Thursday, December 12, 2013



The Quaker series I’ve written have attracted a great deal of interest and as a result  I’ve made contact with a number of fellow descendents from the Browne brothers, William and James who sailed from England to the new American colonies in the late 1600’s with the first influx of Penn’s Quaker brethren.

I enjoy their comments and welcome their input to the ongoing story line of the Brown clan.

The latest letter arrived from a reader, Vanad Vindum, who sent this archive clipping from an Indiana newspaper, dated 1841.

RANAWAY, from the subscriber a resident of Delaware County Indiana, on the 15th of September, 1841 an indented apprentace named LOT THORNBURGH, aged eighteen years, about 5 feet 6 or eight inches high, brown eyes, sandy complected had on when he left brown coat, linen pataloons, and wool Hat, six cents reward will be given for the return of said apprentice, and a suit at law to those that may trade with or harbour said boy.

September , 15th 1841.

Muncietown Telegraph, Oct. 9, 1841

The clipping ties in with my Quakers Chapter 7 and in particular the section concerning the indenture of three orphaned children, Charlotte, Lot and William S. Thornburg Junior. 

To my 21st Century eyes this practice reeked of slavery and was no more than a virtual house and work imprisonment of helpless children.

When I wrote the original story I had been accessing census details about my Browns then resident in and around Cass County Indiana in the early and mid 1800’s.  Both Levi and his father Mercer Brown are listed for instance in the 1860 census with their wives and offspring plus young children carrying different surnames.

So when I chanced upon these details of the three Thornburg youngsters indentured in Indiana I immediately suspected the William Brown involved was one of my ancestors. As it turned out he wasn’t.


The following photographs of young workers were taken some 50 years after the Thornburgh children’s indenture in Indiana.  By then the practice’s description may have ceased, but the use of child labour hadn’t.   In Lot Thornburgh’s case in 1838 his master William Brown operated a brick making business and Lot was indentured to work for Brown and Brown alone.

To view Lot’s indenture details and that of his siblings, glance first at these archived photos then compare the age and the size of these young workers with the virtual indenture sentence of the Thornburg orphans. Considering the youngest, William was only 5 years of age the separation from family and home must have been horrendous.



Held in the Delaware County Archives ‘Kith & Kin’.

10th day of August 1838 between George Turner and Samuel Heaton, overseers of the poor of Monroe township in Delaware county, Indiana, of the first part and John Gipson of the second part doth bind out William Thornburgh, male minor of the age of five years the 22nd day of September until he is twenty-one years of age when he will be given a good freedom suit and a mare or gelding…until that time he must furnish him with good wholesome provision in health and in sickness and  two years schooling, 18 months between the age of eight and eighteen years of age, and the balance of the two years after that he is eighteen.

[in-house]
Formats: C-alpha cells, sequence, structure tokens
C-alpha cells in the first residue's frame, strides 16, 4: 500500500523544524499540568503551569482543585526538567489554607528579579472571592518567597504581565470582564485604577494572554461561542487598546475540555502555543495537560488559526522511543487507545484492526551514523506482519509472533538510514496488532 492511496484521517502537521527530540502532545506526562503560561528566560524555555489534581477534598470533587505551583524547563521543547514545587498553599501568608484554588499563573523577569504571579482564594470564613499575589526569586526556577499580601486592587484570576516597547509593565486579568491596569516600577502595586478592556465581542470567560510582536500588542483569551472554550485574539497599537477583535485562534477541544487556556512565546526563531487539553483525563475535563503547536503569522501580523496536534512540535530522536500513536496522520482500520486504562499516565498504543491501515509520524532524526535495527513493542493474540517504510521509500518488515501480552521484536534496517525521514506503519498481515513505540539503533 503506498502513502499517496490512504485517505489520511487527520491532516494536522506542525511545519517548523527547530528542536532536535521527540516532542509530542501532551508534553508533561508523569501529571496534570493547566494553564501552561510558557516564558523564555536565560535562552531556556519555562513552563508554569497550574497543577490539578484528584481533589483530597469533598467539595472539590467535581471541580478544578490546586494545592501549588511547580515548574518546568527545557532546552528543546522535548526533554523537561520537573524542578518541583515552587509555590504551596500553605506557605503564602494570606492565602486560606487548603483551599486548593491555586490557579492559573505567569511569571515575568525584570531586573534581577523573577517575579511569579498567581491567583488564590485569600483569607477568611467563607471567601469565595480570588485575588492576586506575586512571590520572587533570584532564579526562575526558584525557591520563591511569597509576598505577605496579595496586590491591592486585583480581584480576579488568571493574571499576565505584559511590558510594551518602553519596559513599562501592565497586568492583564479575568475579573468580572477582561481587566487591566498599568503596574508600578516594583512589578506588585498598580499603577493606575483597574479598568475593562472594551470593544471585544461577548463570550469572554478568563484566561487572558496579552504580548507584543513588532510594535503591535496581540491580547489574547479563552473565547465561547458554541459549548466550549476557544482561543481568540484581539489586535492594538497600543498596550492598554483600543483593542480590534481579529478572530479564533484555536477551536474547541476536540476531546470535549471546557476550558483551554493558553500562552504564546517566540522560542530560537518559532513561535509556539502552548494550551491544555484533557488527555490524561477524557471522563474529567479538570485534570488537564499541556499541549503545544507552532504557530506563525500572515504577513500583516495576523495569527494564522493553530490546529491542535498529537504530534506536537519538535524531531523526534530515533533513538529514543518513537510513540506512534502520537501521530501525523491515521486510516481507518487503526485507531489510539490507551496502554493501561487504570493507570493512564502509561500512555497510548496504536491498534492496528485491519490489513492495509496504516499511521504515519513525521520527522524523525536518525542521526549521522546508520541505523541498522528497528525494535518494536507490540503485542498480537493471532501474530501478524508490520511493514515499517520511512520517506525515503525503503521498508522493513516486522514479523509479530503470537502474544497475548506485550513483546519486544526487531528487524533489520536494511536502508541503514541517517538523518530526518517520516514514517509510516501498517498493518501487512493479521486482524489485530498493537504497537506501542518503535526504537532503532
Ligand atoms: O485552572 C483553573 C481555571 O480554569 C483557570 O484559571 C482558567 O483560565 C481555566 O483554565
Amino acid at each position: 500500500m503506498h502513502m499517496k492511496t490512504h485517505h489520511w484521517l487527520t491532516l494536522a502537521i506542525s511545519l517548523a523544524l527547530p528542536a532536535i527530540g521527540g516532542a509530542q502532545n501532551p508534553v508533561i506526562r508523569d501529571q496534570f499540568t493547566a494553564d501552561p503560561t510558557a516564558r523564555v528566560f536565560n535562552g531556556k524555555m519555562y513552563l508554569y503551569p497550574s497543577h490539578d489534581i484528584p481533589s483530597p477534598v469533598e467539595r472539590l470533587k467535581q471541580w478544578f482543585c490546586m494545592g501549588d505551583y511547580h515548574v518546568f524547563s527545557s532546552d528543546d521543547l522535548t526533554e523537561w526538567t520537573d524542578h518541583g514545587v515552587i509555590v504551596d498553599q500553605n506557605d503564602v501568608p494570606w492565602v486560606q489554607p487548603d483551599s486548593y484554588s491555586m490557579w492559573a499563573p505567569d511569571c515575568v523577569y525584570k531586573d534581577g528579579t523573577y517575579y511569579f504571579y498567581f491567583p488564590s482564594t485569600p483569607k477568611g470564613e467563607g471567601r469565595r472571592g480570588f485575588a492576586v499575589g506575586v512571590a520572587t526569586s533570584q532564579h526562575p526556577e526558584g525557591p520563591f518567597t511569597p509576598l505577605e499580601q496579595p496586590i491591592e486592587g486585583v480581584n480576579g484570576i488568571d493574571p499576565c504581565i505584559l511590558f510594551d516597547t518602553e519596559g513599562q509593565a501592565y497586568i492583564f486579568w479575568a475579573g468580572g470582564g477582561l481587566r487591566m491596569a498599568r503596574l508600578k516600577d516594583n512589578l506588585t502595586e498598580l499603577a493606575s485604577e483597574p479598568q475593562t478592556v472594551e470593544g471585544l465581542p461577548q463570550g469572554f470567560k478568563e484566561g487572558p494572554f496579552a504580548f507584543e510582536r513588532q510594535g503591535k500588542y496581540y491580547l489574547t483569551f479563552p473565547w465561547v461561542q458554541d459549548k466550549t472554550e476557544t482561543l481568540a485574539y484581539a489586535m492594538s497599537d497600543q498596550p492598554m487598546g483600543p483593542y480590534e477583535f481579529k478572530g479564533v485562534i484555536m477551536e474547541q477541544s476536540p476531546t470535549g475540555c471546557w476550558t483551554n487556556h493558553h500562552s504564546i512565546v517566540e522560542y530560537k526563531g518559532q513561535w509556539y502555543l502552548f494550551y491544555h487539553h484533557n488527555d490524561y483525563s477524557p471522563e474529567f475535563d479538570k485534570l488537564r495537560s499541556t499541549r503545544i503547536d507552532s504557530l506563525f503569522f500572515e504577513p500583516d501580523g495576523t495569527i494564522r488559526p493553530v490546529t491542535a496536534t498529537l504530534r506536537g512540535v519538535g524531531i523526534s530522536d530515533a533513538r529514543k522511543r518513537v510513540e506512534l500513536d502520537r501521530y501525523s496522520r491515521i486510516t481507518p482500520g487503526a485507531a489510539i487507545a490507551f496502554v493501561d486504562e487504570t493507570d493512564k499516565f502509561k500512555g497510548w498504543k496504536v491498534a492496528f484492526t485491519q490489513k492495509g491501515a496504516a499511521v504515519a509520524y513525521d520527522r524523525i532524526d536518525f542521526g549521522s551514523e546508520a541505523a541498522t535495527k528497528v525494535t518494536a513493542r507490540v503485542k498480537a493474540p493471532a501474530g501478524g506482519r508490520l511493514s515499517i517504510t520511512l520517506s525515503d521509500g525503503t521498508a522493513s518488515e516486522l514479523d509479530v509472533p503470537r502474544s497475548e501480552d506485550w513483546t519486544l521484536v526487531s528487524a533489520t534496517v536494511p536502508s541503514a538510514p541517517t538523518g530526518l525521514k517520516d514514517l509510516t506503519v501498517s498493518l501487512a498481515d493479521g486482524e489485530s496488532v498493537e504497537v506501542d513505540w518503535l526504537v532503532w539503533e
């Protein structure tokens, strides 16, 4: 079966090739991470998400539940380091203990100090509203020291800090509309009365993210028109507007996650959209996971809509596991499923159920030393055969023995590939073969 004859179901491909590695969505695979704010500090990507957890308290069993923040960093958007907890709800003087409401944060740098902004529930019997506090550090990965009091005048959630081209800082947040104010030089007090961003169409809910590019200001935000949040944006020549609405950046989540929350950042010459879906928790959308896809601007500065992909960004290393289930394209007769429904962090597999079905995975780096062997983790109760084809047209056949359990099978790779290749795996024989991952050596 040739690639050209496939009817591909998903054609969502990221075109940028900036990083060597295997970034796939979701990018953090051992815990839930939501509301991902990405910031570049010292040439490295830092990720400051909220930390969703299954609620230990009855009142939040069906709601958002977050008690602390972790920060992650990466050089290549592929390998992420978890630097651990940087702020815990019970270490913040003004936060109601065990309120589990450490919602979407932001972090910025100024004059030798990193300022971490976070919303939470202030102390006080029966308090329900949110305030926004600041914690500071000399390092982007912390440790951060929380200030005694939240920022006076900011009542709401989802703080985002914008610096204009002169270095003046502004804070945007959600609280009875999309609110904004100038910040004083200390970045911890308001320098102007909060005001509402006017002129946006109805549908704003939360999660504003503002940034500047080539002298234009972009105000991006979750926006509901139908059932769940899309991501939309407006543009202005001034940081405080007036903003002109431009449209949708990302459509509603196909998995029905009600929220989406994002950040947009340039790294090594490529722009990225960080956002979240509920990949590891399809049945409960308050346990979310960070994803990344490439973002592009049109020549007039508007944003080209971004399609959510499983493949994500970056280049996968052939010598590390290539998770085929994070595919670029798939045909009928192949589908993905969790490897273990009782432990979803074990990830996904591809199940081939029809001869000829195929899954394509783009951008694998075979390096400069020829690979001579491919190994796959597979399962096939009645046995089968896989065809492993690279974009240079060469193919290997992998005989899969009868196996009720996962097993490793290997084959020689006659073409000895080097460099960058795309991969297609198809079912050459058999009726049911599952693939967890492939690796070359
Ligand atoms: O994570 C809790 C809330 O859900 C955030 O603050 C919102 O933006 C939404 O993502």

On that same day Charlotte Thornburgh, aged thirteen years was bound to Henry Taylor who agrees to give her ‘six months schooling, also a good cow and calf and a common good bed and bedding at the time that she becomes of age towit, eighteen years old’:
Again on that same day Lot Thornburgh fifteen years of age ‘who must faithfully serve and obey’, is bound to William Brown who obligates himself to ‘send the boy to school for nine months and doth bind himself to instruct said Thornburgh to mold and lay up brick as far as the said Brown’s own knowledge’.
Some intense research finally proved me wrong; this particular William Brown was of Irish descent and not one of my Cass County ancestors and I left the story there; unable to prove whether or not other youngsters with differing surnames who surfaced in my early Quaker Brown census records were actually kin or indentured servants.

But now I felt an overwhelming sadness for those three young Thornburg’s the youngest only 5 years and wondered had they survived their “apprenticeship” and gone on to marry and create families of their own.

The children’s parents were married about 1819 in Silver Creek, Greene Co. Ohio: father William Stillwell Thornburg was born in Virginia in 1797, and their mother, the former Catherine Murphy born 1800 in Jefferson County Tennessee. At this stage of research I knew nothing more about their Thornburg forebears.

After their marriage the young couple stayed on in Silver Creek, where their first child Elizabeth was born in 1820, Thomas followed in 1821, Lot in 1823, Charlotte in 1825 and Edith in 1827.

William then brought his family to the town of Muncie in Delaware County, Indiana where he was appointed Sheriff of Delaware County in 1832, an appointment he held for the mandatory two years. 

Below is a list of Sheriff's who served the citizens of Delaware County beginning in 1827.  Originally, Sheriff's served two-year terms; after 1954 the terms changed to four years.
 Peter Nolin
William S. Thornburg
William Gilbert
Joseph Thomas
James Howell

Early sheriffs patrolled on horseback, brought criminals to justice, and held criminals at the sheriff's house.  Before a county building was present, the sheriff would hold prisoners awaiting court where the current county building sits now.  The prisoners were told that they had to stay between a couple of trees and rocks and could not cross an imaginary line.  The more dangerous criminal was chained to a tree.  Court was held in an old livery stable which sat on the corner.

While being held at the sheriff's house, the prisoners would be kept in shackles and bolted to the floor.  The sheriff's wife fed and took care of the prisoners until it was time for them to leave.  Where the current Justice Center now stands, there was an old log cabin-style jail that held prisoners.  Through the years, several jails were built at this same site.  The sheriff and his wife used to live at the jail up until the 1950s, when a new jail was built.       (Delaware County History Archives.)